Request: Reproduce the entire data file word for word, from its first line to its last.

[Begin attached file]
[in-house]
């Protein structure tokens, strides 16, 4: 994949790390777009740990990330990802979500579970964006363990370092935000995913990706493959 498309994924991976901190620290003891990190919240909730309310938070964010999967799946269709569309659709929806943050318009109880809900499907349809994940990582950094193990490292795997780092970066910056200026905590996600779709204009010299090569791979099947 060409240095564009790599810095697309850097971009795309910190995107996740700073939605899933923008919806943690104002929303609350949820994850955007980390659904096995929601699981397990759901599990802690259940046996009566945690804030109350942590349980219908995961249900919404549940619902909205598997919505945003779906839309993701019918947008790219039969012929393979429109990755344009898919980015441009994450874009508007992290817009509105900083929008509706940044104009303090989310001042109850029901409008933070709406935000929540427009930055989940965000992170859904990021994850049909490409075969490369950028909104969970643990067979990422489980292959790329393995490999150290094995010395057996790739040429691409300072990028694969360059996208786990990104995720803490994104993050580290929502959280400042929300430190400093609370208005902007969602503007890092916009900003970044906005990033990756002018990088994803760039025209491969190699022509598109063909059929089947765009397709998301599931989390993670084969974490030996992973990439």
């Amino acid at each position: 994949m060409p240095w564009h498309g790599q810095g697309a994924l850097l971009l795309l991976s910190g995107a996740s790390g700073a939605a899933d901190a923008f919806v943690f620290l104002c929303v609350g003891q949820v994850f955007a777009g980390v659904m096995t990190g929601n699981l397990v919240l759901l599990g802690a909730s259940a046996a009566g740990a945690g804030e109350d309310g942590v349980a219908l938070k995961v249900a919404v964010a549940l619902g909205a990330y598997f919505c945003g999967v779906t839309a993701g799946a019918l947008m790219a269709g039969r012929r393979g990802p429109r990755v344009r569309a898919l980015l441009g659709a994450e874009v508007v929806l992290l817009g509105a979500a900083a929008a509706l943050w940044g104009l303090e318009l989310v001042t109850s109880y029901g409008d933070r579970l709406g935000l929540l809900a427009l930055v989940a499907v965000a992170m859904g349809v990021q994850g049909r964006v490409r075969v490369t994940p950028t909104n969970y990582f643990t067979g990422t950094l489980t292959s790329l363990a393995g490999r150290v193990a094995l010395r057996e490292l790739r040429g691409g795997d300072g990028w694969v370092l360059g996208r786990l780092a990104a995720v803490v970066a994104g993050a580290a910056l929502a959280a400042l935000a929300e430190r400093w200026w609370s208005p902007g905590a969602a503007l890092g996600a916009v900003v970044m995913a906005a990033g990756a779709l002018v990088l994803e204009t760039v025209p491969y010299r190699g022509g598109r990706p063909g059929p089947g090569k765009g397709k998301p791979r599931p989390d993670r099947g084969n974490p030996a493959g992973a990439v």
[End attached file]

[in-house]
């Protein structure tokens, strides 16, 4: 994949790390777009740990990330990802979500579970964006363990370092935000995913990706493959 498309994924991976901190620290003891990190919240909730309310938070964010999967799946269709569309659709929806943050318009109880809900499907349809994940990582950094193990490292795997780092970066910056200026905590996600779709204009010299090569791979099947 060409240095564009790599810095697309850097971009795309910190995107996740700073939605899933923008919806943690104002929303609350949820994850955007980390659904096995929601699981397990759901599990802690259940046996009566945690804030109350942590349980219908995961249900919404549940619902909205598997919505945003779906839309993701019918947008790219039969012929393979429109990755344009898919980015441009994450874009508007992290817009509105900083929008509706940044104009303090989310001042109850029901409008933070709406935000929540427009930055989940965000992170859904990021994850049909490409075969490369950028909104969970643990067979990422489980292959790329393995490999150290094995010395057996790739040429691409300072990028694969360059996208786990990104995720803490994104993050580290929502959280400042929300430190400093609370208005902007969602503007890092916009900003970044906005990033990756002018990088994803760039025209491969190699022509598109063909059929089947765009397709998301599931989390993670084969974490030996992973990439």
């Amino acid at each position: 994949m060409p240095w564009h498309g790599q810095g697309a994924l850097l971009l795309l991976s910190g995107a996740s790390g700073a939605a899933d901190a923008f919806v943690f620290l104002c929303v609350g003891q949820v994850f955007a777009g980390v659904m096995t990190g929601n699981l397990v919240l759901l599990g802690a909730s259940a046996a009566g740990a945690g804030e109350d309310g942590v349980a219908l938070k995961v249900a919404v964010a549940l619902g909205a990330y598997f919505c945003g999967v779906t839309a993701g799946a019918l947008m790219a269709g039969r012929r393979g990802p429109r990755v344009r569309a898919l980015l441009g659709a994450e874009v508007v929806l992290l817009g509105a979500a900083a929008a509706l943050w940044g104009l303090e318009l989310v001042t109850s109880y029901g409008d933070r579970l709406g935000l929540l809900a427009l930055v989940a499907v965000a992170m859904g349809v990021q994850g049909r964006v490409r075969v490369t994940p950028t909104n969970y990582f643990t067979g990422t950094l489980t292959s790329l363990a393995g490999r150290v193990a094995l010395r057996e490292l790739r040429g691409g795997d300072g990028w694969v370092l360059g996208r786990l780092a990104a995720v803490v970066a994104g993050a580290a910056l929502a959280a400042l935000a929300e430190r400093w200026w609370s208005p902007g905590a969602a503007l890092g996600a916009v900003v970044m995913a906005a990033g990756a779709l002018v990088l994803e204009t760039v025209p491969y010299r190699g022509g598109r990706p063909g059929p089947g090569k765009g397709k998301p791979r599931p989390d993670r099947g084969n974490p030996a493959g992973a990439v």